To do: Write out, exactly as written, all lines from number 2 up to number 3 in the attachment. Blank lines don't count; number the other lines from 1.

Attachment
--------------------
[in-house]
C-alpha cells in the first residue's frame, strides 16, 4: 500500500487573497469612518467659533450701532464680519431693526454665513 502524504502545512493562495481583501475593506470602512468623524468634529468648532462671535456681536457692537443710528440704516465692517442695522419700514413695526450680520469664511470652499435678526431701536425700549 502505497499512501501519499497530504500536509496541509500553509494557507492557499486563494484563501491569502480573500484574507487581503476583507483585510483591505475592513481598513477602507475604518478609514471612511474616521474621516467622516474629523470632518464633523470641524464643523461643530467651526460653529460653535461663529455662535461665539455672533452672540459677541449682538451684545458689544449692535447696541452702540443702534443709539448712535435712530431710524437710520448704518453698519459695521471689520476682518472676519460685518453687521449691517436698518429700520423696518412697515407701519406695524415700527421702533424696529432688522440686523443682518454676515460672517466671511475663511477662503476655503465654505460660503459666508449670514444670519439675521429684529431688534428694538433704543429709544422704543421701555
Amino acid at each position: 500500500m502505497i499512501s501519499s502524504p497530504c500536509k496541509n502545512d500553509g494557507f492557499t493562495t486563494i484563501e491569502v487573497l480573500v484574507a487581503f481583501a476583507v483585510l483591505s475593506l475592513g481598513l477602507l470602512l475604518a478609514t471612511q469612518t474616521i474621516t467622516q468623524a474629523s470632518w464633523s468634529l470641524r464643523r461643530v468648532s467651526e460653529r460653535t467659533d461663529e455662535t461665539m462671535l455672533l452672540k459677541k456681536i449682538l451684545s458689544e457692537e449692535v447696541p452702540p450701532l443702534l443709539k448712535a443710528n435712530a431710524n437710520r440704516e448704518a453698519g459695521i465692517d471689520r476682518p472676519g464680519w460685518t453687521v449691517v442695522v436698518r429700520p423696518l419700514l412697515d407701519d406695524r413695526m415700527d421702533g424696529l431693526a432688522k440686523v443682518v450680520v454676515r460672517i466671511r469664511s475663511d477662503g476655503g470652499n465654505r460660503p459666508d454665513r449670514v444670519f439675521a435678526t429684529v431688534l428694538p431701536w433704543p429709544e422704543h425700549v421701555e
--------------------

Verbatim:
C-alpha cells in the first residue's frame, strides 16, 4: 500500500487573497469612518467659533450701532464680519431693526454665513 502524504502545512493562495481583501475593506470602512468623524468634529468648532462671535456681536457692537443710528440704516465692517442695522419700514413695526450680520469664511470652499435678526431701536425700549 502505497499512501501519499497530504500536509496541509500553509494557507492557499486563494484563501491569502480573500484574507487581503476583507483585510483591505475592513481598513477602507475604518478609514471612511474616521474621516467622516474629523470632518464633523470641524464643523461643530467651526460653529460653535461663529455662535461665539455672533452672540459677541449682538451684545458689544449692535447696541452702540443702534443709539448712535435712530431710524437710520448704518453698519459695521471689520476682518472676519460685518453687521449691517436698518429700520423696518412697515407701519406695524415700527421702533424696529432688522440686523443682518454676515460672517466671511475663511477662503476655503465654505460660503459666508449670514444670519439675521429684529431688534428694538433704543429709544422704543421701555
Amino acid at each position: 500500500m502505497i499512501s501519499s502524504p497530504c500536509k496541509n502545512d500553509g494557507f492557499t493562495t486563494i484563501e491569502v487573497l480573500v484574507a487581503f481583501a476583507v483585510l483591505s475593506l475592513g481598513l477602507l470602512l475604518a478609514t471612511q469612518t474616521i474621516t467622516q468623524a474629523s470632518w464633523s468634529l470641524r464643523r461643530v468648532s467651526e460653529r460653535t467659533d461663529e455662535t461665539m462671535l455672533l452672540k459677541k456681536i449682538l451684545s458689544e457692537e449692535v447696541p452702540p450701532l443702534l443709539k448712535a443710528n435712530a431710524n437710520r440704516e448704518a453698519g459695521i465692517d471689520r476682518p472676519g464680519w460685518t453687521v449691517v442695522v436698518r429700520p423696518l419700514l412697515d407701519d406695524r413695526m415700527d421702533g424696529l431693526a432688522k440686523v443682518v450680520v454676515r460672517i466671511r469664511s475663511d477662503g476655503g470652499n465654505r460660503p459666508d454665513r449670514v444670519f439675521a435678526t429684529v431688534l428694538p431701536w433704543p429709544e422704543h425700549v421701555e